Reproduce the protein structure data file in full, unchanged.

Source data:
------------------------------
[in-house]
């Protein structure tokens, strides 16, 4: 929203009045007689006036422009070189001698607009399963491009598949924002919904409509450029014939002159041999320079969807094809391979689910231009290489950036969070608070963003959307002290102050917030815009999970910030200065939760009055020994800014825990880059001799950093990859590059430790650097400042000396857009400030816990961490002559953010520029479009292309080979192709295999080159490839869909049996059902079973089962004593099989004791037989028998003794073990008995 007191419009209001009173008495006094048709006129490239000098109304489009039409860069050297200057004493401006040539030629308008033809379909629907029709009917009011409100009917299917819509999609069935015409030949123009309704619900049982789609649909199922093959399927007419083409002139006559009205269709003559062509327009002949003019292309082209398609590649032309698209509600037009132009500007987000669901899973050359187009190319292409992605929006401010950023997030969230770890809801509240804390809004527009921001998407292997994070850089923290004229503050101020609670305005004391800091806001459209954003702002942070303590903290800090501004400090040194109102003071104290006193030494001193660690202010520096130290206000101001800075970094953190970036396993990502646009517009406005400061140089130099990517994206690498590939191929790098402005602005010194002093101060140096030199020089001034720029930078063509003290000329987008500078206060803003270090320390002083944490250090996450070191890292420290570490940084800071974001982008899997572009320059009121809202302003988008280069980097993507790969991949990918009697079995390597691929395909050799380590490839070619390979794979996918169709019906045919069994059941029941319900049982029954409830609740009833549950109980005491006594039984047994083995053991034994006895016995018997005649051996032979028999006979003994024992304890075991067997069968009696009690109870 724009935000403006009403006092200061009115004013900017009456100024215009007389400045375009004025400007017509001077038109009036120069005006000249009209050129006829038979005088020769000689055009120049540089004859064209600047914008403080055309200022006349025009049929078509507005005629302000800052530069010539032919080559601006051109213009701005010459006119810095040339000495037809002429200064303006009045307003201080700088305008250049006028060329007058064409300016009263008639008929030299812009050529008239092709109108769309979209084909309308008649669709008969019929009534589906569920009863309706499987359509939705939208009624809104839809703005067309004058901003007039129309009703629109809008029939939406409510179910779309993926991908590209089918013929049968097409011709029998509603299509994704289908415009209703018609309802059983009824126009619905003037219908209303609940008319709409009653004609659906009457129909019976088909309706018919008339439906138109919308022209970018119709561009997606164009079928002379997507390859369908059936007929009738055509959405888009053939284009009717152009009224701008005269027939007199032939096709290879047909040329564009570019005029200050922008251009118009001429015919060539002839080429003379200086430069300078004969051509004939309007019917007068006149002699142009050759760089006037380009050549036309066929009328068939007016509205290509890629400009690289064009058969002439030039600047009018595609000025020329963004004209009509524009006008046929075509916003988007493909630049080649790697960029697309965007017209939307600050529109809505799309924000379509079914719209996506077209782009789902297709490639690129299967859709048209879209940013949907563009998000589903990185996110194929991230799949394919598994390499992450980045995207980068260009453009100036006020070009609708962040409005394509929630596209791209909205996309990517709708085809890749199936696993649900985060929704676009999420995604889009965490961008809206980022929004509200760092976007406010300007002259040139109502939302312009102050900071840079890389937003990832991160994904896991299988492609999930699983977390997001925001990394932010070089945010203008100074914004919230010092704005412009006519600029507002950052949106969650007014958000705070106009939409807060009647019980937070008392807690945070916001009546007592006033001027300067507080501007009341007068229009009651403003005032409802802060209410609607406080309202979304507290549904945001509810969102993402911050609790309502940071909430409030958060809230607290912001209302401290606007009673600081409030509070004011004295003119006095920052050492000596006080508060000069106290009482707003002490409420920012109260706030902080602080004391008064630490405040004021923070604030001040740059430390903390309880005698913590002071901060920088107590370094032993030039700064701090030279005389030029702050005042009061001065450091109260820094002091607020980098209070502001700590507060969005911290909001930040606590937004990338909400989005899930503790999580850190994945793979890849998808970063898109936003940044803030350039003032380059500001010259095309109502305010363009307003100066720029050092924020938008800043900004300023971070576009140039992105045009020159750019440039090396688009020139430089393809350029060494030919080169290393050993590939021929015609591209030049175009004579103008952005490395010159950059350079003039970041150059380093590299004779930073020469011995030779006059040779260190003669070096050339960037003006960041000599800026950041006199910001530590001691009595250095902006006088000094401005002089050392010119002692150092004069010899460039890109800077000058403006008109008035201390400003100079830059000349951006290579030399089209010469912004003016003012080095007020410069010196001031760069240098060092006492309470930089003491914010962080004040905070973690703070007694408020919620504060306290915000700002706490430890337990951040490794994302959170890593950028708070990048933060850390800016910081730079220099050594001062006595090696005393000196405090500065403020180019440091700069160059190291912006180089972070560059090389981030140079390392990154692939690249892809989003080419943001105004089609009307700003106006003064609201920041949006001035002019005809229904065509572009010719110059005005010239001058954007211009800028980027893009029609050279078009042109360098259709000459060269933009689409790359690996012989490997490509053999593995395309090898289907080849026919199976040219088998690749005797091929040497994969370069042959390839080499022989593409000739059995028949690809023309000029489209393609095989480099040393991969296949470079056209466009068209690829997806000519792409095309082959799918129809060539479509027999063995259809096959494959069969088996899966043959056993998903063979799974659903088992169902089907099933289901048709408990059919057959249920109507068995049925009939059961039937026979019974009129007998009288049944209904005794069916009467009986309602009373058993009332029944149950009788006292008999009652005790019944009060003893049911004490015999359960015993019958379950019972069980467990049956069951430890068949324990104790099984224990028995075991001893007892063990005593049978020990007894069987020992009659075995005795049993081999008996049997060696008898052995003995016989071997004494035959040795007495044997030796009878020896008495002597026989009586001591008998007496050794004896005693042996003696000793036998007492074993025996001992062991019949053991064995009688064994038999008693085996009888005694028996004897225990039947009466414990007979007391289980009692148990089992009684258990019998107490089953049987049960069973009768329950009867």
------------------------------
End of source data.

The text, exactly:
[in-house]
């Protein structure tokens, strides 16, 4: 929203009045007689006036422009070189001698607009399963491009598949924002919904409509450029014939002159041999320079969807094809391979689910231009290489950036969070608070963003959307002290102050917030815009999970910030200065939760009055020994800014825990880059001799950093990859590059430790650097400042000396857009400030816990961490002559953010520029479009292309080979192709295999080159490839869909049996059902079973089962004593099989004791037989028998003794073990008995 007191419009209001009173008495006094048709006129490239000098109304489009039409860069050297200057004493401006040539030629308008033809379909629907029709009917009011409100009917299917819509999609069935015409030949123009309704619900049982789609649909199922093959399927007419083409002139006559009205269709003559062509327009002949003019292309082209398609590649032309698209509600037009132009500007987000669901899973050359187009190319292409992605929006401010950023997030969230770890809801509240804390809004527009921001998407292997994070850089923290004229503050101020609670305005004391800091806001459209954003702002942070303590903290800090501004400090040194109102003071104290006193030494001193660690202010520096130290206000101001800075970094953190970036396993990502646009517009406005400061140089130099990517994206690498590939191929790098402005602005010194002093101060140096030199020089001034720029930078063509003290000329987008500078206060803003270090320390002083944490250090996450070191890292420290570490940084800071974001982008899997572009320059009121809202302003988008280069980097993507790969991949990918009697079995390597691929395909050799380590490839070619390979794979996918169709019906045919069994059941029941319900049982029954409830609740009833549950109980005491006594039984047994083995053991034994006895016995018997005649051996032979028999006979003994024992304890075991067997069968009696009690109870 724009935000403006009403006092200061009115004013900017009456100024215009007389400045375009004025400007017509001077038109009036120069005006000249009209050129006829038979005088020769000689055009120049540089004859064209600047914008403080055309200022006349025009049929078509507005005629302000800052530069010539032919080559601006051109213009701005010459006119810095040339000495037809002429200064303006009045307003201080700088305008250049006028060329007058064409300016009263008639008929030299812009050529008239092709109108769309979209084909309308008649669709008969019929009534589906569920009863309706499987359509939705939208009624809104839809703005067309004058901003007039129309009703629109809008029939939406409510179910779309993926991908590209089918013929049968097409011709029998509603299509994704289908415009209703018609309802059983009824126009619905003037219908209303609940008319709409009653004609659906009457129909019976088909309706018919008339439906138109919308022209970018119709561009997606164009079928002379997507390859369908059936007929009738055509959405888009053939284009009717152009009224701008005269027939007199032939096709290879047909040329564009570019005029200050922008251009118009001429015919060539002839080429003379200086430069300078004969051509004939309007019917007068006149002699142009050759760089006037380009050549036309066929009328068939007016509205290509890629400009690289064009058969002439030039600047009018595609000025020329963004004209009509524009006008046929075509916003988007493909630049080649790697960029697309965007017209939307600050529109809505799309924000379509079914719209996506077209782009789902297709490639690129299967859709048209879209940013949907563009998000589903990185996110194929991230799949394919598994390499992450980045995207980068260009453009100036006020070009609708962040409005394509929630596209791209909205996309990517709708085809890749199936696993649900985060929704676009999420995604889009965490961008809206980022929004509200760092976007406010300007002259040139109502939302312009102050900071840079890389937003990832991160994904896991299988492609999930699983977390997001925001990394932010070089945010203008100074914004919230010092704005412009006519600029507002950052949106969650007014958000705070106009939409807060009647019980937070008392807690945070916001009546007592006033001027300067507080501007009341007068229009009651403003005032409802802060209410609607406080309202979304507290549904945001509810969102993402911050609790309502940071909430409030958060809230607290912001209302401290606007009673600081409030509070004011004295003119006095920052050492000596006080508060000069106290009482707003002490409420920012109260706030902080602080004391008064630490405040004021923070604030001040740059430390903390309880005698913590002071901060920088107590370094032993030039700064701090030279005389030029702050005042009061001065450091109260820094002091607020980098209070502001700590507060969005911290909001930040606590937004990338909400989005899930503790999580850190994945793979890849998808970063898109936003940044803030350039003032380059500001010259095309109502305010363009307003100066720029050092924020938008800043900004300023971070576009140039992105045009020159750019440039090396688009020139430089393809350029060494030919080169290393050993590939021929015609591209030049175009004579103008952005490395010159950059350079003039970041150059380093590299004779930073020469011995030779006059040779260190003669070096050339960037003006960041000599800026950041006199910001530590001691009595250095902006006088000094401005002089050392010119002692150092004069010899460039890109800077000058403006008109008035201390400003100079830059000349951006290579030399089209010469912004003016003012080095007020410069010196001031760069240098060092006492309470930089003491914010962080004040905070973690703070007694408020919620504060306290915000700002706490430890337990951040490794994302959170890593950028708070990048933060850390800016910081730079220099050594001062006595090696005393000196405090500065403020180019440091700069160059190291912006180089972070560059090389981030140079390392990154692939690249892809989003080419943001105004089609009307700003106006003064609201920041949006001035002019005809229904065509572009010719110059005005010239001058954007211009800028980027893009029609050279078009042109360098259709000459060269933009689409790359690996012989490997490509053999593995395309090898289907080849026919199976040219088998690749005797091929040497994969370069042959390839080499022989593409000739059995028949690809023309000029489209393609095989480099040393991969296949470079056209466009068209690829997806000519792409095309082959799918129809060539479509027999063995259809096959494959069969088996899966043959056993998903063979799974659903088992169902089907099933289901048709408990059919057959249920109507068995049925009939059961039937026979019974009129007998009288049944209904005794069916009467009986309602009373058993009332029944149950009788006292008999009652005790019944009060003893049911004490015999359960015993019958379950019972069980467990049956069951430890068949324990104790099984224990028995075991001893007892063990005593049978020990007894069987020992009659075995005795049993081999008996049997060696008898052995003995016989071997004494035959040795007495044997030796009878020896008495002597026989009586001591008998007496050794004896005693042996003696000793036998007492074993025996001992062991019949053991064995009688064994038999008693085996009888005694028996004897225990039947009466414990007979007391289980009692148990089992009684258990019998107490089953049987049960069973009768329950009867």